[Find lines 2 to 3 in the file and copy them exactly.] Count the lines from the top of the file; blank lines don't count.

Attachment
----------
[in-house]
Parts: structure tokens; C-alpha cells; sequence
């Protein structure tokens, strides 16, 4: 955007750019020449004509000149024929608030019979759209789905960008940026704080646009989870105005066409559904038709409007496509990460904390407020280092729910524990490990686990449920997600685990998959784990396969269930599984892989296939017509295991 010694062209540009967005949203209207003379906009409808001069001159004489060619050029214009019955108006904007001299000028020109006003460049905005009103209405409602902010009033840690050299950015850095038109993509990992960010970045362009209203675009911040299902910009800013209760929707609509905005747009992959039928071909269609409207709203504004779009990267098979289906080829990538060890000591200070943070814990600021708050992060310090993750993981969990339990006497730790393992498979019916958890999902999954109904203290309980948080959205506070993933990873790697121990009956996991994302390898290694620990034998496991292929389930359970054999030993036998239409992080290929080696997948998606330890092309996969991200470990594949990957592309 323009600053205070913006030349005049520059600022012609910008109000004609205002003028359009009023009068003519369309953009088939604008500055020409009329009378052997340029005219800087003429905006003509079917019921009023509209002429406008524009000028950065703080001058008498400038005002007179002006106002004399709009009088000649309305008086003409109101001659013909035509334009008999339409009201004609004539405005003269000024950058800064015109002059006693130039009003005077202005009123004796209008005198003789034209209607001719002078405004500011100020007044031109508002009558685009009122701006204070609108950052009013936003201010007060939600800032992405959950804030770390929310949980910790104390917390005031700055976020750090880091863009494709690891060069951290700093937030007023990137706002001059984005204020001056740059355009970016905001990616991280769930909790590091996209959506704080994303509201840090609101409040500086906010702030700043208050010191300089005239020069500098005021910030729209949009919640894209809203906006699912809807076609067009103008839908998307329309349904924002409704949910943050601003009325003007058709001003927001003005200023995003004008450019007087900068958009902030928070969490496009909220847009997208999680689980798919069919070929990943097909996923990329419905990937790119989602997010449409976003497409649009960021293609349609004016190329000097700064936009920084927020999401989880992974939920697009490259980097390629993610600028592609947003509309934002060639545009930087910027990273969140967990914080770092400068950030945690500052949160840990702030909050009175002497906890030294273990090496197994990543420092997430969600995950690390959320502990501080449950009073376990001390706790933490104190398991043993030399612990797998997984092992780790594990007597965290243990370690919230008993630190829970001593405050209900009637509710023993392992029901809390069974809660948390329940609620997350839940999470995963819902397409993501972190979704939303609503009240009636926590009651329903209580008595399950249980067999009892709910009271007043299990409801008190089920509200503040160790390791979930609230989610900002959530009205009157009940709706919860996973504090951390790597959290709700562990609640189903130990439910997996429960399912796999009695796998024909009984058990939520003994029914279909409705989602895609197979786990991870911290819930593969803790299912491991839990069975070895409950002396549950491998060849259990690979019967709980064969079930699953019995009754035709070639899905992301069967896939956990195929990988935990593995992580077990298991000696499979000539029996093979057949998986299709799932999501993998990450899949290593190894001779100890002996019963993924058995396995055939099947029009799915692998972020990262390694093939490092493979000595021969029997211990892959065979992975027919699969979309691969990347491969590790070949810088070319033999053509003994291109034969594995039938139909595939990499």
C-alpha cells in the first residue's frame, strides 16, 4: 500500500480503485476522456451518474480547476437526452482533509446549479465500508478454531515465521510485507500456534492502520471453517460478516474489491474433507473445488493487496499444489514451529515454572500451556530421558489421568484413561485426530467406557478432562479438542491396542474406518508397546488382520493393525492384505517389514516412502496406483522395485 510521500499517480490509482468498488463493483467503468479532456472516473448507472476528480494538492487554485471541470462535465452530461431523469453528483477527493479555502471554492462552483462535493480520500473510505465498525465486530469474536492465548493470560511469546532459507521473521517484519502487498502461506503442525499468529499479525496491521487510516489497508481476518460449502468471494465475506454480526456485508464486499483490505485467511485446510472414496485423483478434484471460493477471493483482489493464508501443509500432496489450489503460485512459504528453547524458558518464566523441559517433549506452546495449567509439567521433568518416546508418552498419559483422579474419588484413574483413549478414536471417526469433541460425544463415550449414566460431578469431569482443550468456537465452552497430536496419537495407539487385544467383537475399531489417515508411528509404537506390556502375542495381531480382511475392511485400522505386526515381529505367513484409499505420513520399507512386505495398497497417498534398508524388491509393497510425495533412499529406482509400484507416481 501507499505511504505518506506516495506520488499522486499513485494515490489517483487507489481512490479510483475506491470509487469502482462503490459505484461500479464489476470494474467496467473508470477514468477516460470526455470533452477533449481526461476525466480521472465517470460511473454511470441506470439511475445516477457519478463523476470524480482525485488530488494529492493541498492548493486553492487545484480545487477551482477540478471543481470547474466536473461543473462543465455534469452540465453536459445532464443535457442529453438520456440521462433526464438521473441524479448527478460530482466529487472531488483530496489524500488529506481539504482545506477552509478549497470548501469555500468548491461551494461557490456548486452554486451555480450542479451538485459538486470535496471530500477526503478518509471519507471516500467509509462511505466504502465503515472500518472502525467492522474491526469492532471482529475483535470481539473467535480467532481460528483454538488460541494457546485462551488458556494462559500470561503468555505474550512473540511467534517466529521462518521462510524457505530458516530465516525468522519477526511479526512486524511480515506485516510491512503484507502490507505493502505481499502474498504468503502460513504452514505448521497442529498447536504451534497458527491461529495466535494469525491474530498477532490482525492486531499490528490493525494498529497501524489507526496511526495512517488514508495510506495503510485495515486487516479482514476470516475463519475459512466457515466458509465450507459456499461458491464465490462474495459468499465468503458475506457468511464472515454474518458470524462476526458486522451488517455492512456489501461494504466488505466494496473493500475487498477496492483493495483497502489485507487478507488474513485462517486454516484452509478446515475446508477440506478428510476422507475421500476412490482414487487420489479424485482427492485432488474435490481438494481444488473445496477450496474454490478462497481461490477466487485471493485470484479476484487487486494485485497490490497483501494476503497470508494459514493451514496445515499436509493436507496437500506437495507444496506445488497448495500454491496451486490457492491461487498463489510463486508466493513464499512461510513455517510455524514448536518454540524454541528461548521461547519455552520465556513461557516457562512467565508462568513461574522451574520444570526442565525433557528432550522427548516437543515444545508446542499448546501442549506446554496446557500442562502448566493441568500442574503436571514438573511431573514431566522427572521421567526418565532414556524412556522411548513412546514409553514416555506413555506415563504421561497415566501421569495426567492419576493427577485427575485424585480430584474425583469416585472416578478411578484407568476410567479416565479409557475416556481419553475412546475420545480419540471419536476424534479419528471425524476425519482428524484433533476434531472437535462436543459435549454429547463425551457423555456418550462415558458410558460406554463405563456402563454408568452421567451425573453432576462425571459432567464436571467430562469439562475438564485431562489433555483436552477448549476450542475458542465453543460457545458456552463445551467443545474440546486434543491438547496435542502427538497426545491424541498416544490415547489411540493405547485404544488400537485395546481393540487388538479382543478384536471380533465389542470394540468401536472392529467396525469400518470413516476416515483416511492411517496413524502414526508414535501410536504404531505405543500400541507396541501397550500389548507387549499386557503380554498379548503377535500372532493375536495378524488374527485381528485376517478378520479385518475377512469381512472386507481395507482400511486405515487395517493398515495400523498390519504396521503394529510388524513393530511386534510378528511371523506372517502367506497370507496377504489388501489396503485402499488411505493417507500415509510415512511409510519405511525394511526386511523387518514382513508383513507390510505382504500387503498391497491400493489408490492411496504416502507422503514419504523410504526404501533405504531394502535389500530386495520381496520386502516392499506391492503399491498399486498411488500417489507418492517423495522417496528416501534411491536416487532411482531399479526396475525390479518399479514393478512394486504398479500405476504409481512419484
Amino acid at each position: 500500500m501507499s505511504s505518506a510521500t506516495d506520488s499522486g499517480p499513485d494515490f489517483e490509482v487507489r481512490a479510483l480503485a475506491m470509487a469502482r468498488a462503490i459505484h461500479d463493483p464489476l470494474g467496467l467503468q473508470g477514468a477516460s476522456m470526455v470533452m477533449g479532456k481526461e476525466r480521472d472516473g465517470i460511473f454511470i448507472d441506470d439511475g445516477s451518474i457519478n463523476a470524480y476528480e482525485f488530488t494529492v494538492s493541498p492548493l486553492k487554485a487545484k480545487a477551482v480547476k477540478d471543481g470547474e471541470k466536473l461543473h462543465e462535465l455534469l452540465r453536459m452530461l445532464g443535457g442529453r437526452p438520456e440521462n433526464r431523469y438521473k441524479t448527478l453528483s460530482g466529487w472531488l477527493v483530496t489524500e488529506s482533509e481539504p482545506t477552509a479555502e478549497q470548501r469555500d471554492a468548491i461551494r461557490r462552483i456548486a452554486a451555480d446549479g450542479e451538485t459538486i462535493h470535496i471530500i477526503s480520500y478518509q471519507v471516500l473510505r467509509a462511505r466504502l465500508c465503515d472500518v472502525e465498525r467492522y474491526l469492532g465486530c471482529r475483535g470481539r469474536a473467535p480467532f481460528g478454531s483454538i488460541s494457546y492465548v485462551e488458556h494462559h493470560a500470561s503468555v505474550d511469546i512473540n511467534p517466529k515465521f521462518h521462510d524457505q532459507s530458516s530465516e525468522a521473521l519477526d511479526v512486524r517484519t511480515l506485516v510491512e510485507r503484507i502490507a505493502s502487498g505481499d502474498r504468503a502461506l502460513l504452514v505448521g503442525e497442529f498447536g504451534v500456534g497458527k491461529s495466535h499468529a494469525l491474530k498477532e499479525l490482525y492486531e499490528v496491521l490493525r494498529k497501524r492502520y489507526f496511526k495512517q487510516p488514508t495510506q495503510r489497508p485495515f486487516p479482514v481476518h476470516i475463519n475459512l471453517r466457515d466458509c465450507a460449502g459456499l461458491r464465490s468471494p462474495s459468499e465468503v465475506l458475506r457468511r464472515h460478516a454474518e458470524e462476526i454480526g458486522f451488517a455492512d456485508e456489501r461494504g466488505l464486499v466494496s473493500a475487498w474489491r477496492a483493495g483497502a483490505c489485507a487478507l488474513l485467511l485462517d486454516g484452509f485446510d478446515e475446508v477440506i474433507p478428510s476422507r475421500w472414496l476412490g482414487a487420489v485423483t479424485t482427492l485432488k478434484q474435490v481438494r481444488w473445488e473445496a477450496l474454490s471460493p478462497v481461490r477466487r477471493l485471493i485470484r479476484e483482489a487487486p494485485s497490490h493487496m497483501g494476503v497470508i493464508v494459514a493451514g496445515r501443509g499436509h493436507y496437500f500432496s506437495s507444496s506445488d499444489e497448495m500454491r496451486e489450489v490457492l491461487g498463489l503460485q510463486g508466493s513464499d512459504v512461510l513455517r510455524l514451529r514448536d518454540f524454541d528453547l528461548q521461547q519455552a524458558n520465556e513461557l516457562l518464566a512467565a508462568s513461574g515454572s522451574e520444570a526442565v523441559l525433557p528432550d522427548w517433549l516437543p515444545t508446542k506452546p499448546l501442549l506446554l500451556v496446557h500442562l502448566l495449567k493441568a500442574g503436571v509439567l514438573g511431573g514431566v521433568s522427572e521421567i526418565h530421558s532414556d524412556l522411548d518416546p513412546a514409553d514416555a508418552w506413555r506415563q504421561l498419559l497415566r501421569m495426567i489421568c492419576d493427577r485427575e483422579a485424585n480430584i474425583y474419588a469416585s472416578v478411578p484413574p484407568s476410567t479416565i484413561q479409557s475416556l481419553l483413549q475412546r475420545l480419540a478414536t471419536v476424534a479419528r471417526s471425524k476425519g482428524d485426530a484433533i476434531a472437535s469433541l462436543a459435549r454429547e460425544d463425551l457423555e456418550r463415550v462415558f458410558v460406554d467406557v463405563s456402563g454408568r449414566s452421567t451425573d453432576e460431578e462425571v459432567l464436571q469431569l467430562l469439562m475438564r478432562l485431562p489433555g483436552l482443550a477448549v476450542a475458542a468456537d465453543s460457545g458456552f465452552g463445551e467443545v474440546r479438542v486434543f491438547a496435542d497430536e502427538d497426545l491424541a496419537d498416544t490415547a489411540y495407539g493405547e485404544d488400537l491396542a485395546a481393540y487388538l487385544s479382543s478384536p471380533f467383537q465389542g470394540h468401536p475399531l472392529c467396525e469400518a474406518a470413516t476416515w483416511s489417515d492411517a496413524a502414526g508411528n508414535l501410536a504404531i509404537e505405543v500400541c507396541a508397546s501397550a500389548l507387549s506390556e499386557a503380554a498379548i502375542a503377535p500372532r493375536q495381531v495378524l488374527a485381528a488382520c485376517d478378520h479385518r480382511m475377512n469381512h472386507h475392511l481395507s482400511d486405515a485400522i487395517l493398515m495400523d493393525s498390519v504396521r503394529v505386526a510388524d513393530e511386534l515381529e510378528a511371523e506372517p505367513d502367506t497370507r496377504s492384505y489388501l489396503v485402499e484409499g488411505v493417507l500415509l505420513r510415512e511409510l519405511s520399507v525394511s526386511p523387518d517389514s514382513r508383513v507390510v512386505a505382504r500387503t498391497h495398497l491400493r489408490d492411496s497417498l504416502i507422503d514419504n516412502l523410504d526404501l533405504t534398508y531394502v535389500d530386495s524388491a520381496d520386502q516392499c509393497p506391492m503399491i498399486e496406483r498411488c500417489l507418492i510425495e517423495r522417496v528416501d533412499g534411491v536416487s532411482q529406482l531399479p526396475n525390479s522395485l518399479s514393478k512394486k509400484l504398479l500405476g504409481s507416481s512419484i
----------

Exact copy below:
Parts: structure tokens; C-alpha cells; sequence
């Protein structure tokens, strides 16, 4: 955007750019020449004509000149024929608030019979759209789905960008940026704080646009989870105005066409559904038709409007496509990460904390407020280092729910524990490990686990449920997600685990998959784990396969269930599984892989296939017509295991 010694062209540009967005949203209207003379906009409808001069001159004489060619050029214009019955108006904007001299000028020109006003460049905005009103209405409602902010009033840690050299950015850095038109993509990992960010970045362009209203675009911040299902910009800013209760929707609509905005747009992959039928071909269609409207709203504004779009990267098979289906080829990538060890000591200070943070814990600021708050992060310090993750993981969990339990006497730790393992498979019916958890999902999954109904203290309980948080959205506070993933990873790697121990009956996991994302390898290694620990034998496991292929389930359970054999030993036998239409992080290929080696997948998606330890092309996969991200470990594949990957592309 323009600053205070913006030349005049520059600022012609910008109000004609205002003028359009009023009068003519369309953009088939604008500055020409009329009378052997340029005219800087003429905006003509079917019921009023509209002429406008524009000028950065703080001058008498400038005002007179002006106002004399709009009088000649309305008086003409109101001659013909035509334009008999339409009201004609004539405005003269000024950058800064015109002059006693130039009003005077202005009123004796209008005198003789034209209607001719002078405004500011100020007044031109508002009558685009009122701006204070609108950052009013936003201010007060939600800032992405959950804030770390929310949980910790104390917390005031700055976020750090880091863009494709690891060069951290700093937030007023990137706002001059984005204020001056740059355009970016905001990616991280769930909790590091996209959506704080994303509201840090609101409040500086906010702030700043208050010191300089005239020069500098005021910030729209949009919640894209809203906006699912809807076609067009103008839908998307329309349904924002409704949910943050601003009325003007058709001003927001003005200023995003004008450019007087900068958009902030928070969490496009909220847009997208999680689980798919069919070929990943097909996923990329419905990937790119989602997010449409976003497409649009960021293609349609004016190329000097700064936009920084927020999401989880992974939920697009490259980097390629993610600028592609947003509309934002060639545009930087910027990273969140967990914080770092400068950030945690500052949160840990702030909050009175002497906890030294273990090496197994990543420092997430969600995950690390959320502990501080449950009073376990001390706790933490104190398991043993030399612990797998997984092992780790594990007597965290243990370690919230008993630190829970001593405050209900009637509710023993392992029901809390069974809660948390329940609620997350839940999470995963819902397409993501972190979704939303609503009240009636926590009651329903209580008595399950249980067999009892709910009271007043299990409801008190089920509200503040160790390791979930609230989610900002959530009205009157009940709706919860996973504090951390790597959290709700562990609640189903130990439910997996429960399912796999009695796998024909009984058990939520003994029914279909409705989602895609197979786990991870911290819930593969803790299912491991839990069975070895409950002396549950491998060849259990690979019967709980064969079930699953019995009754035709070639899905992301069967896939956990195929990988935990593995992580077990298991000696499979000539029996093979057949998986299709799932999501993998990450899949290593190894001779100890002996019963993924058995396995055939099947029009799915692998972020990262390694093939490092493979000595021969029997211990892959065979992975027919699969979309691969990347491969590790070949810088070319033999053509003994291109034969594995039938139909595939990499």